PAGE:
SS Teo unveils new Singamas aligned to new container realities

SS Teo unveils new Singamas aligned to new container realities

In a sign of how global trading patterns are changing and box shipping is evolving, one of the world’s largest container manufacturers has said it intends to diversify as demand for plain old metal boxes is drying up.

Singamas Container Holdings, run by SS Teo, who also oversees Pacific International Lines (PIL), has said it will look to focus more on specialised containers used in transporting chemicals, or even to get the boxes to be converted into solar power units or modular data centres after revenues slid 40% in the first half.

Teo has sold a number of his box manufacturing sites in China recently to Cosco to help shore up finances, quartering Singamas’s manufacturing output in the process. He said in a press briefing the decision to slim down Singamas and become more specialised had been taken some time ago, but the programme had been accelerated by the ongoing trade war between the US and China.

Teo said his goal was to create a “new Singamas” whereby half of its output by 2021 will be in specialised containers.

Sam Chambers

Starting out with the Informa Group in 2000 in Hong Kong, Sam Chambers became editor of Maritime Asia magazine as well as East Asia Editor for the world’s oldest newspaper, Lloyd’s List. In 2005 he pursued a freelance career and wrote for a variety of titles including taking on the role of Asia Editor at Seatrade magazine and China correspondent for Supply Chain Asia. His work has also appeared in The Economist, The New York Times, The Sunday Times and The International Herald Tribune.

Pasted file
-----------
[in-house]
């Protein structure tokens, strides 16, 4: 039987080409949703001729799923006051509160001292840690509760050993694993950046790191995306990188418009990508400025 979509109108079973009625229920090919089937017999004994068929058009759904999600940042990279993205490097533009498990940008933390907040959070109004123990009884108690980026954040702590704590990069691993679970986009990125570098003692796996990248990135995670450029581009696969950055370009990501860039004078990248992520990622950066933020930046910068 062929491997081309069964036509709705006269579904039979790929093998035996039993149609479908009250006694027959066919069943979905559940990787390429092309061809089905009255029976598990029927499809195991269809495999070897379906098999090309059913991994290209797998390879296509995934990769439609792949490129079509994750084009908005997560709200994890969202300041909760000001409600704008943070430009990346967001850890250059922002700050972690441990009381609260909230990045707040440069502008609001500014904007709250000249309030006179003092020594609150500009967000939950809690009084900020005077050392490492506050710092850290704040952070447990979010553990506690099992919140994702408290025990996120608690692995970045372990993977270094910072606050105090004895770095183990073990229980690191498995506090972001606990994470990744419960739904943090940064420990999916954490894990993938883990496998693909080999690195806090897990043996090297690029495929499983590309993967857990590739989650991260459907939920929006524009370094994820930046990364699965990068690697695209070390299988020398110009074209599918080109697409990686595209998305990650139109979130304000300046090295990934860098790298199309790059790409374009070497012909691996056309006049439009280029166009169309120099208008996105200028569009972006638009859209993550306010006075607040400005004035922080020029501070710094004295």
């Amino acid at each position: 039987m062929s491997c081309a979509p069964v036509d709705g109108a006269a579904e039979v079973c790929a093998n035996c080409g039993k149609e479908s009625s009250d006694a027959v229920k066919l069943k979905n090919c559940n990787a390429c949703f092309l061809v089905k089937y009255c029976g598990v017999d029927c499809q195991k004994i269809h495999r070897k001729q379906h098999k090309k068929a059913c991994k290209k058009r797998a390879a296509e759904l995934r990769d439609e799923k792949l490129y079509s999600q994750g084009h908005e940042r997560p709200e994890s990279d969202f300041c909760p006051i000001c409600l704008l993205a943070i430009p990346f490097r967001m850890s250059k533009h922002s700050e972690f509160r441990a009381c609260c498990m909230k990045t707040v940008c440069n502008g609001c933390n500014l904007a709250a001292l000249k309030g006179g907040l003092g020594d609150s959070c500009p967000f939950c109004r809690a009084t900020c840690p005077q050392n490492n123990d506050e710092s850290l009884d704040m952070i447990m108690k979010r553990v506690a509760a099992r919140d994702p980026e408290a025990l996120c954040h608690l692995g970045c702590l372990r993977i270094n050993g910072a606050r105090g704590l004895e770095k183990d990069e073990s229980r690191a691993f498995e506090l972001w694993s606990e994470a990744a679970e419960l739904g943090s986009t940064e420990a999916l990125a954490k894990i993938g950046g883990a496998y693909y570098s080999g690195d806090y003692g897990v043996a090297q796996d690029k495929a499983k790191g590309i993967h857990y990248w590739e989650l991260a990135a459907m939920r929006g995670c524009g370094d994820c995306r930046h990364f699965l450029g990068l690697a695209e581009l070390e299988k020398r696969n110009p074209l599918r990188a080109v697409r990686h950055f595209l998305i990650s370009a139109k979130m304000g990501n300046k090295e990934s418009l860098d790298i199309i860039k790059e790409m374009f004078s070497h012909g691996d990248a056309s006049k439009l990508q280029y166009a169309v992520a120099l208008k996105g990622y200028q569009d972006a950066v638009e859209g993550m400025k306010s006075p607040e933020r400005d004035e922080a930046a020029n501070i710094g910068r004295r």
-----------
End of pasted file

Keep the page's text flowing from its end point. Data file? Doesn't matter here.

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2 Comments

  1. Avatar
    Andrew Craig-Bennett
    August 22, 2019 at 5:44 pm

    Makes sense. Another sign of « peak container ».

  2. Avatar
    Martyn Benson
    August 22, 2019 at 5:59 pm

    Makes sense – not ‘another sign of peak container’ but signs of peak profitability and scale. The company have accepted that fighting against a giant like CIMC makes no sense in low-tech manufacturing, so (just as European shipyards worked out …or were forced to accept when their state subsidies dried up…..) going for special projects such as passenger ships or cable layers or FPSO conversions would make more sense than banging out more and larger tankers and boxships.
    Having said that, CIMC also build a lot of reefers, tanks and offshore equipment and modules, so Singamas will have to look far and wide to find their golden goose niches.